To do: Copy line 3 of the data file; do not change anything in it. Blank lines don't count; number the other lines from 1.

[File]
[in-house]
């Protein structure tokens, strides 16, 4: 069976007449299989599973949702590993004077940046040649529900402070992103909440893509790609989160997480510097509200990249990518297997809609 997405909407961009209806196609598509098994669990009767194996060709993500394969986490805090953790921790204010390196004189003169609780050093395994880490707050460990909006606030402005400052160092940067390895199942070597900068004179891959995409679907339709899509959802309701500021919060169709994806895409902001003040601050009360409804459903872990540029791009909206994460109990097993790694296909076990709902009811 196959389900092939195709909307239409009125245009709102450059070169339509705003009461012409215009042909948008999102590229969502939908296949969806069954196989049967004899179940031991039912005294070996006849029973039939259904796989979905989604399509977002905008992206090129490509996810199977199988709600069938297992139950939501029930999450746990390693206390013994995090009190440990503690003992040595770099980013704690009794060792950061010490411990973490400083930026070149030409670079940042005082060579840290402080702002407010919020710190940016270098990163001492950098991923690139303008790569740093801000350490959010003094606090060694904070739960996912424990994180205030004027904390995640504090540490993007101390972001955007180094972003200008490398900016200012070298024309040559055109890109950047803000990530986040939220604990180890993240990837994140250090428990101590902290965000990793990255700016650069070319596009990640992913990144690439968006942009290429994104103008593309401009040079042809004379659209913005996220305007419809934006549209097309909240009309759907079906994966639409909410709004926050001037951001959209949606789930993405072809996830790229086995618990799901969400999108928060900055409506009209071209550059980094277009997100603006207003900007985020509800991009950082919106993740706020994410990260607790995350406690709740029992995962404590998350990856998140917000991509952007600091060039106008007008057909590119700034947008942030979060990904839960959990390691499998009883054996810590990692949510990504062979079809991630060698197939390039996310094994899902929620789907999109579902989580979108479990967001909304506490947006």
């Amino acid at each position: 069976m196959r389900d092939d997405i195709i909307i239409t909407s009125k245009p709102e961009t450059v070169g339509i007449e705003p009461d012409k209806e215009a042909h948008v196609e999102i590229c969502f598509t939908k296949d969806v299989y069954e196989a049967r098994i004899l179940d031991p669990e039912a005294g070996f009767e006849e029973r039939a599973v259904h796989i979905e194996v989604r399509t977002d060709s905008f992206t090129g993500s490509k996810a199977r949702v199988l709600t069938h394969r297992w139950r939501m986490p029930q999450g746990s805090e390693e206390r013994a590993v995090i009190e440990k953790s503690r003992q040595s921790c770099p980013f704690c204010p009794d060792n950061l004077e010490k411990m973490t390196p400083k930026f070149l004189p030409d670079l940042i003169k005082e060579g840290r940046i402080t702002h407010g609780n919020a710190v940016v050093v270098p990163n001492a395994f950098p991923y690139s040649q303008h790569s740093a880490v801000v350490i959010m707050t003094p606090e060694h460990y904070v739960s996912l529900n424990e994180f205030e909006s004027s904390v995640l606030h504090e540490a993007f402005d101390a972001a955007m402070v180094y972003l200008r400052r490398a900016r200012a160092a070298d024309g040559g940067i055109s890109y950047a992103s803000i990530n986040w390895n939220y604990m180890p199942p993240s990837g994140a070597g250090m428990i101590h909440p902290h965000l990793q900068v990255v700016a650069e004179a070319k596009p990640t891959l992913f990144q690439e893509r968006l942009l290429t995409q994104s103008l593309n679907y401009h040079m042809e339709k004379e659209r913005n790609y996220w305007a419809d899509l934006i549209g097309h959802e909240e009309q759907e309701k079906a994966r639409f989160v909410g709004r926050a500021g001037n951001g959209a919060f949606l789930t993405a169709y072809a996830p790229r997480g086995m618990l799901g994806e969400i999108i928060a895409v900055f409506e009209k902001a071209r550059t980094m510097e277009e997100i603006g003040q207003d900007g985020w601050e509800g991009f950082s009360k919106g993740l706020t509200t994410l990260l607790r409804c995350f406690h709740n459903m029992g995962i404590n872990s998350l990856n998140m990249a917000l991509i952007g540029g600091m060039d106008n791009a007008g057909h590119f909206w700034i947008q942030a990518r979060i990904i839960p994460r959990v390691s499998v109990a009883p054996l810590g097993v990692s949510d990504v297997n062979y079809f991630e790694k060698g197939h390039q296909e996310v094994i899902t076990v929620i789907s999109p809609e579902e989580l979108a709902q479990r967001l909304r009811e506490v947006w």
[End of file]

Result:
């Amino acid at each position: 069976m196959r389900d092939d997405i195709i909307i239409t909407s009125k245009p709102e961009t450059v070169g339509i007449e705003p009461d012409k209806e215009a042909h948008v196609e999102i590229c969502f598509t939908k296949d969806v299989y069954e196989a049967r098994i004899l179940d031991p669990e039912a005294g070996f009767e006849e029973r039939a599973v259904h796989i979905e194996v989604r399509t977002d060709s905008f992206t090129g993500s490509k996810a199977r949702v199988l709600t069938h394969r297992w139950r939501m986490p029930q999450g746990s805090e390693e206390r013994a590993v995090i009190e440990k953790s503690r003992q040595s921790c770099p980013f704690c204010p009794d060792n950061l004077e010490k411990m973490t390196p400083k930026f070149l004189p030409d670079l940042i003169k005082e060579g840290r940046i402080t702002h407010g609780n919020a710190v940016v050093v270098p990163n001492a395994f950098p991923y690139s040649q303008h790569s740093a880490v801000v350490i959010m707050t003094p606090e060694h460990y904070v739960s996912l529900n424990e994180f205030e909006s004027s904390v995640l606030h504090e540490a993007f402005d101390a972001a955007m402070v180094y972003l200008r400052r490398a900016r200012a160092a070298d024309g040559g940067i055109s890109y950047a992103s803000i990530n986040w390895n939220y604990m180890p199942p993240s990837g994140a070597g250090m428990i101590h909440p902290h965000l990793q900068v990255v700016a650069e004179a070319k596009p990640t891959l992913f990144q690439e893509r968006l942009l290429t995409q994104s103008l593309n679907y401009h040079m042809e339709k004379e659209r913005n790609y996220w305007a419809d899509l934006i549209g097309h959802e909240e009309q759907e309701k079906a994966r639409f989160v909410g709004r926050a500021g001037n951001g959209a919060f949606l789930t993405a169709y072809a996830p790229r997480g086995m618990l799901g994806e969400i999108i928060a895409v900055f409506e009209k902001a071209r550059t980094m510097e277009e997100i603006g003040q207003d900007g985020w601050e509800g991009f950082s009360k919106g993740l706020t509200t994410l990260l607790r409804c995350f406690h709740n459903m029992g995962i404590n872990s998350l990856n998140m990249a917000l991509i952007g540029g600091m060039d106008n791009a007008g057909h590119f909206w700034i947008q942030a990518r979060i990904i839960p994460r959990v390691s499998v109990a009883p054996l810590g097993v990692s949510d990504v297997n062979y079809f991630e790694k060698g197939h390039q296909e996310v094994i899902t076990v929620i789907s999109p809609e579902e989580l979108a709902q479990r967001l909304r009811e506490v947006w």